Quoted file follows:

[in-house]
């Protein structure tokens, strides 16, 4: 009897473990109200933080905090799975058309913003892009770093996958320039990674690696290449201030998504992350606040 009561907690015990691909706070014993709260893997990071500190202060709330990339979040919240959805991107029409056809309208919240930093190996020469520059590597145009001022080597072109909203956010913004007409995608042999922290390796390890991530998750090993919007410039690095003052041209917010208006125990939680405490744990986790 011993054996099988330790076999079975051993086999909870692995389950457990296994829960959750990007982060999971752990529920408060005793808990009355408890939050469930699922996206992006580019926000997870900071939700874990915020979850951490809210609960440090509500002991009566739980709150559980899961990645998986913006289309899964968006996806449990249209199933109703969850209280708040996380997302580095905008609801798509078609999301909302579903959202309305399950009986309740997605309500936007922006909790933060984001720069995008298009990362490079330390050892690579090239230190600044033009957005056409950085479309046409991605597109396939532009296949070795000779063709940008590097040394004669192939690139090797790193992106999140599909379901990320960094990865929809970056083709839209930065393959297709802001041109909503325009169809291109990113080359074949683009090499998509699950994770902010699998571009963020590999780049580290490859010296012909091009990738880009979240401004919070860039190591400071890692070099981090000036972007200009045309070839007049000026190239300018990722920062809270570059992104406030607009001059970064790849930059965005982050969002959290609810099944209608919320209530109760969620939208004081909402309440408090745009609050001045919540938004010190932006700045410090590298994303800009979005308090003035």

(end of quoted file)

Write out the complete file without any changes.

[in-house]
């Protein structure tokens, strides 16, 4: 009897473990109200933080905090799975058309913003892009770093996958320039990674690696290449201030998504992350606040 009561907690015990691909706070014993709260893997990071500190202060709330990339979040919240959805991107029409056809309208919240930093190996020469520059590597145009001022080597072109909203956010913004007409995608042999922290390796390890991530998750090993919007410039690095003052041209917010208006125990939680405490744990986790 011993054996099988330790076999079975051993086999909870692995389950457990296994829960959750990007982060999971752990529920408060005793808990009355408890939050469930699922996206992006580019926000997870900071939700874990915020979850951490809210609960440090509500002991009566739980709150559980899961990645998986913006289309899964968006996806449990249209199933109703969850209280708040996380997302580095905008609801798509078609999301909302579903959202309305399950009986309740997605309500936007922006909790933060984001720069995008298009990362490079330390050892690579090239230190600044033009957005056409950085479309046409991605597109396939532009296949070795000779063709940008590097040394004669192939690139090797790193992106999140599909379901990320960094990865929809970056083709839209930065393959297709802001041109909503325009169809291109990113080359074949683009090499998509699950994770902010699998571009963020590999780049580290490859010296012909091009990738880009979240401004919070860039190591400071890692070099981090000036972007200009045309070839007049000026190239300018990722920062809270570059992104406030607009001059970064790849930059965005982050969002959290609810099944209608919320209530109760969620939208004081909402309440408090745009609050001045919540938004010190932006700045410090590298994303800009979005308090003035």